I can't attest that all of the products are produced locally, but I think it's easy to assume that - it is cattle country after all, and the place was just dripping with Texas pride!

Wednesday, November 21, 2007

Hollis Cooper, in our collection!

Last Saturday we attended a terrific little art auction at the brand spanking new Claremont Museum of Art, which has only existed for about six months but managed to amass a nice selection of works to bid on. There were some big names - including Karl Benjamin and Harrison Macintosh - and there were some emerging artists, including students from several of the nearby universities.

The piece that caught our fancy is by Hollis Cooper - not a huge name (yet!), but definitely not a new-to-the-art-world student. She actually teaches in the art department at Cal State San Bernadino (which has a great art department, by the way).

So after much hang-wringing and cocktail sipping, we broke our promise to not further deplete our art funds, and started bidding. Low and behold, a bidding war ensued! Her piece was such a hit. All the bidding just made us more determined to own the piece, so we were resolute and hovered and growled and stalked until we wore down our competitors. And now this wonderful piece, Alpheta is ours! I love the energy and color, with thick, globby paint and a really cool 3D texture to it that's hard to discern here. It's mixed media on panel, 15"x24". How lucky are we?! In her work, she frequently combines digital imagery, architecture, and painting. Her large scale installations are so cool. Hollis definitely has new fans in Eric and me!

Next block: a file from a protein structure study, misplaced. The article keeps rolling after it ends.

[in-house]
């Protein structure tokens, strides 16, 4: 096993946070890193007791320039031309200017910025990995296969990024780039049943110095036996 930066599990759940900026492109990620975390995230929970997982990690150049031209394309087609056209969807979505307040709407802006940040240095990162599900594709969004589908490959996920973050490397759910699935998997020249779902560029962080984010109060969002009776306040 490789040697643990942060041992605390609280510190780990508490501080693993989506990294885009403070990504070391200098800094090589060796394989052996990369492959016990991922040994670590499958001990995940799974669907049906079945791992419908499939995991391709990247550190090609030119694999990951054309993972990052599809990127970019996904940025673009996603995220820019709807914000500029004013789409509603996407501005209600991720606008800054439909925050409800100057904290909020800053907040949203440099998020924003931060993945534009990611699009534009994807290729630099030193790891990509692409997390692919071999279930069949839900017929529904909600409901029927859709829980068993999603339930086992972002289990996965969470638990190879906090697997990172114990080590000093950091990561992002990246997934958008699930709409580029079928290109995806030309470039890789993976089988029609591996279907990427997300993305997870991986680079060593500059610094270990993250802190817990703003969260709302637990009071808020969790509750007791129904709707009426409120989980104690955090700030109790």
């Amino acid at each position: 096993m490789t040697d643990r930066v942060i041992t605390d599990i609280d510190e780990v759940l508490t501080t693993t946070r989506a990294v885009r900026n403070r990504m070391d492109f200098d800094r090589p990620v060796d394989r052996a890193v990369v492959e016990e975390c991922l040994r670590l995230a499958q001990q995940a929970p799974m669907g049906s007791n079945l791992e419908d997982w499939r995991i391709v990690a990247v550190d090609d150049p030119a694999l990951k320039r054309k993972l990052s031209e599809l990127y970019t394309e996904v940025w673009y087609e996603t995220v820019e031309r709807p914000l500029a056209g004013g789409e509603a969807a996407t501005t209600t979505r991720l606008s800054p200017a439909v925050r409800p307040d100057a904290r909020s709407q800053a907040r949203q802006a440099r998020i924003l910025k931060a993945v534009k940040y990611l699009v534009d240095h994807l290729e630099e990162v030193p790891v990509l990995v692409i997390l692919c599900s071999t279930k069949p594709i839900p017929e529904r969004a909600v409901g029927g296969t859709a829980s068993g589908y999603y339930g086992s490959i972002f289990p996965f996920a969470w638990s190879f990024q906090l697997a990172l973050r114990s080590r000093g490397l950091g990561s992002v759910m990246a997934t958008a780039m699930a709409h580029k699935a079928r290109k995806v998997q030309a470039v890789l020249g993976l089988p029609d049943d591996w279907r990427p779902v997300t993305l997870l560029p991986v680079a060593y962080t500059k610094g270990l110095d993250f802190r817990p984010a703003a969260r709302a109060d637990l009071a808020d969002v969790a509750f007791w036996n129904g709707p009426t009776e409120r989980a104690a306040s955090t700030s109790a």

After the auction we stayed at a lovely little boutique hotel that just opened right across the street from the museum. Casa 425 is lovely and serene in all its bright white modern-ness.